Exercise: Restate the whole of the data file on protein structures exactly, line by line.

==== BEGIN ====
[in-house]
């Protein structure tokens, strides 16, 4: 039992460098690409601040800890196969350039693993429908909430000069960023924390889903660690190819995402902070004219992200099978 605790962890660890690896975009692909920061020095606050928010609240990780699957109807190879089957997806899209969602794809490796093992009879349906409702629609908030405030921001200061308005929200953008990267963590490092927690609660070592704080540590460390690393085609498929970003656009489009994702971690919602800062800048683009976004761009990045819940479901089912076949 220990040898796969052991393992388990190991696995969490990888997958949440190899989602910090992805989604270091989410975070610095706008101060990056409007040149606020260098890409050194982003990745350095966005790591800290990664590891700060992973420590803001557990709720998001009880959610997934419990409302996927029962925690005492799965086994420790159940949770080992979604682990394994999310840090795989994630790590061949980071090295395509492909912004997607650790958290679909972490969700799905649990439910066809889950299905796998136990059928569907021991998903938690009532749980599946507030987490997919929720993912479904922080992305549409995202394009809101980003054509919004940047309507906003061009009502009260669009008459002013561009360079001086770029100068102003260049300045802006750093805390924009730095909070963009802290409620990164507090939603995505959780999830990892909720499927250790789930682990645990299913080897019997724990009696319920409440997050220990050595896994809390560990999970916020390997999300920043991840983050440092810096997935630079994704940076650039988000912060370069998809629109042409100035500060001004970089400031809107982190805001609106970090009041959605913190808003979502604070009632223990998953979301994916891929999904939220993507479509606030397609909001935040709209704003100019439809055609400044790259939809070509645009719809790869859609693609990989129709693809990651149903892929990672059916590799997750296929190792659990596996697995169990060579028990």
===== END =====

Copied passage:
[in-house]
């Protein structure tokens, strides 16, 4: 039992460098690409601040800890196969350039693993429908909430000069960023924390889903660690190819995402902070004219992200099978 605790962890660890690896975009692909920061020095606050928010609240990780699957109807190879089957997806899209969602794809490796093992009879349906409702629609908030405030921001200061308005929200953008990267963590490092927690609660070592704080540590460390690393085609498929970003656009489009994702971690919602800062800048683009976004761009990045819940479901089912076949 220990040898796969052991393992388990190991696995969490990888997958949440190899989602910090992805989604270091989410975070610095706008101060990056409007040149606020260098890409050194982003990745350095966005790591800290990664590891700060992973420590803001557990709720998001009880959610997934419990409302996927029962925690005492799965086994420790159940949770080992979604682990394994999310840090795989994630790590061949980071090295395509492909912004997607650790958290679909972490969700799905649990439910066809889950299905796998136990059928569907021991998903938690009532749980599946507030987490997919929720993912479904922080992305549409995202394009809101980003054509919004940047309507906003061009009502009260669009008459002013561009360079001086770029100068102003260049300045802006750093805390924009730095909070963009802290409620990164507090939603995505959780999830990892909720499927250790789930682990645990299913080897019997724990009696319920409440997050220990050595896994809390560990999970916020390997999300920043991840983050440092810096997935630079994704940076650039988000912060370069998809629109042409100035500060001004970089400031809107982190805001609106970090009041959605913190808003979502604070009632223990998953979301994916891929999904939220993507479509606030397609909001935040709209704003100019439809055609400044790259939809070509645009719809790869859609693609990989129709693809990651149903892929990672059916590799997750296929190792659990596996697995169990060579028990």